Thompson Faltering - Hillary Rising in Latest Poll

Rick Moran
Fred Thompson's entry into the race for the GOP nomination, much anticipated as it was, appears not to have excited too many Republicans. In fact, the most recent CNN poll shows a significant drop-off in support for the former Tennessee Senator:

Fred Thompson got into the Republican race with great expectations. And sure enough, just after he got in last month, polling showed Thompson and Rudy Giuliani were just about tied for front-runner.

But since then, Thompson's taken a lot of flak for a lackluster campaign from party activists in Iowa and New Hampshire. Support for his campaign has also wavered. The new CNN poll by the Opinion Research Corporation released Tuesday shows Thompson's support dropping -- now at 19 percent, down from 27 percent in September.

He's now running second, slightly ahead of Sen. John McCain, R-Arizona, who has 17 percent. Giuliani, the former mayor of New York, still leads with 27 percent. Of the remaining Republican presidential candidates, former Massachusetts Gov. Mitt Romney received support from 13 percent of the Republicans polled,
In addition to what some perceive as a lackluster performance, Thompson's downbeat message warning of future economic catastrophe as a result of budget deficits, underfunded Social Security, and out of control entitlement spending has not resonated well with audiences.

It also appears that John McCain's resurgent campaign is drawing off support from Thompson. McCain is climbing back into the race as our fortunes in Iraq continue to improve - not surprising since the Arizona Senator has been the most consistent backer of our efforts in Iraq in the party.

On the Democratic side, the Hillary machine keeps chugging along, increasing her lead over Senator Barack Obama to 51-21% up from 46-23% last month.

Have the Democrats settled on Hillary as a candidate? Not in Iowa where the polls show a tight three way race among Clinton, Obama, and John Edwards. An Obama win in Iowa is still possible which, if it occurred, would more than likely burst the bubble of inevitability surrounding Hillary and make it a real horse race. Obama is extremely well funded and could give Hillary a real run for her money if he can break through in Iowa.

Despite his lead in the Republican race, Rudy Giuliani's support is pretty soft with a majority of his supporters telling pollsters they back him less than "enthusiastically." That means that there's still time for another candidate to step up and challenge the former New York City mayor for the nomination.
Fred Thompson's entry into the race for the GOP nomination, much anticipated as it was, appears not to have excited too many Republicans. In fact, the most recent CNN poll shows a significant drop-off in support for the former Tennessee Senator:

Fred Thompson got into the Republican race with great expectations. And sure enough, just after he got in last month, polling showed Thompson and Rudy Giuliani were just about tied for front-runner.

But since then, Thompson's taken a lot of flak for a lackluster campaign from party activists in Iowa and New Hampshire. Support for his campaign has also wavered. The new CNN poll by the Opinion Research Corporation released Tuesday shows Thompson's support dropping -- now at 19 percent, down from 27 percent in September.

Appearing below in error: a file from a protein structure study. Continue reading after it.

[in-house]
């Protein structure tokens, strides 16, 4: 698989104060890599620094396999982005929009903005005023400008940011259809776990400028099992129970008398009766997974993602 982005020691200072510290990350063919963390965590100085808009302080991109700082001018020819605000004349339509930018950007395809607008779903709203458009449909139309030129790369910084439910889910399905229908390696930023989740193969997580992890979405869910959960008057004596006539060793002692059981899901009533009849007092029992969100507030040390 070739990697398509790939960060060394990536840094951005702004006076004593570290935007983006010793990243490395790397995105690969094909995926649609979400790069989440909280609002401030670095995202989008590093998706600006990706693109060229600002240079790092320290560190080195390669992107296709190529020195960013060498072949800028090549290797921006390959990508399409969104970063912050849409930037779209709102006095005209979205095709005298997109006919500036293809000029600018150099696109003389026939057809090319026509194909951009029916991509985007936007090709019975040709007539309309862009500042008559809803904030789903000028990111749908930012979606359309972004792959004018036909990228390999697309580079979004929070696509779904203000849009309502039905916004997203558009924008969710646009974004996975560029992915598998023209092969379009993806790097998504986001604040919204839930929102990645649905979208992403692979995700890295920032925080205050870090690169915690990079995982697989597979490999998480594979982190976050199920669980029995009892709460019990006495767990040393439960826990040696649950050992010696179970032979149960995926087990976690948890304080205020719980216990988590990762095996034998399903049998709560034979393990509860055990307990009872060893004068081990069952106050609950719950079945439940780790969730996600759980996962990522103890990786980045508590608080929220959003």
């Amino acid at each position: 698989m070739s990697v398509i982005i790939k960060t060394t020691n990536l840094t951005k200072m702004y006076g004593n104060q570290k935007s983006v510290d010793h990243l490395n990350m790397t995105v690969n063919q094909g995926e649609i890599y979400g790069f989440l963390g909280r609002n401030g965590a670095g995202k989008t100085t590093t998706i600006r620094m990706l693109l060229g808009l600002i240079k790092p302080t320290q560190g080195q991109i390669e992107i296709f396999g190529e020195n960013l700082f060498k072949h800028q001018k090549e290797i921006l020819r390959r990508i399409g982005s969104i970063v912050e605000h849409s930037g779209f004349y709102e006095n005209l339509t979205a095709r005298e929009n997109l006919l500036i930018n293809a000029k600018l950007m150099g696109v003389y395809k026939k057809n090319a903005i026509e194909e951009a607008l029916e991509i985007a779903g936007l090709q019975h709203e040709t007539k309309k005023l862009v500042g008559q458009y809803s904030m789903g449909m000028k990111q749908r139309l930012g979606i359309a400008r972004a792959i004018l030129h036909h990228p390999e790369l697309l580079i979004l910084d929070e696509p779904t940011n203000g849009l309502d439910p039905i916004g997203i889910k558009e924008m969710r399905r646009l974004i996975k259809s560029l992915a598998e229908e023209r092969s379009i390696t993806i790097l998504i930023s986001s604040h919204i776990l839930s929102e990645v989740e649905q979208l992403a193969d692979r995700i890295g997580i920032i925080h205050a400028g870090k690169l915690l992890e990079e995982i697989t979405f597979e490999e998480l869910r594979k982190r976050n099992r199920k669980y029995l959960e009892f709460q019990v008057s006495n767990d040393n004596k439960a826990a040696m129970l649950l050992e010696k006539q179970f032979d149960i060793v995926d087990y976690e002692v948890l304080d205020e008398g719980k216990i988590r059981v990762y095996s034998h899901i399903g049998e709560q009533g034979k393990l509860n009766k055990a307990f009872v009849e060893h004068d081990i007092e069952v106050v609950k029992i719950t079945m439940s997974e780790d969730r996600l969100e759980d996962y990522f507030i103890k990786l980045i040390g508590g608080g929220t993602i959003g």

He's now running second, slightly ahead of Sen. John McCain, R-Arizona, who has 17 percent. Giuliani, the former mayor of New York, still leads with 27 percent. Of the remaining Republican presidential candidates, former Massachusetts Gov. Mitt Romney received support from 13 percent of the Republicans polled,
In addition to what some perceive as a lackluster performance, Thompson's downbeat message warning of future economic catastrophe as a result of budget deficits, underfunded Social Security, and out of control entitlement spending has not resonated well with audiences.

It also appears that John McCain's resurgent campaign is drawing off support from Thompson. McCain is climbing back into the race as our fortunes in Iraq continue to improve - not surprising since the Arizona Senator has been the most consistent backer of our efforts in Iraq in the party.

On the Democratic side, the Hillary machine keeps chugging along, increasing her lead over Senator Barack Obama to 51-21% up from 46-23% last month.

Have the Democrats settled on Hillary as a candidate? Not in Iowa where the polls show a tight three way race among Clinton, Obama, and John Edwards. An Obama win in Iowa is still possible which, if it occurred, would more than likely burst the bubble of inevitability surrounding Hillary and make it a real horse race. Obama is extremely well funded and could give Hillary a real run for her money if he can break through in Iowa.

Despite his lead in the Republican race, Rudy Giuliani's support is pretty soft with a majority of his supporters telling pollsters they back him less than "enthusiastically." That means that there's still time for another candidate to step up and challenge the former New York City mayor for the nomination.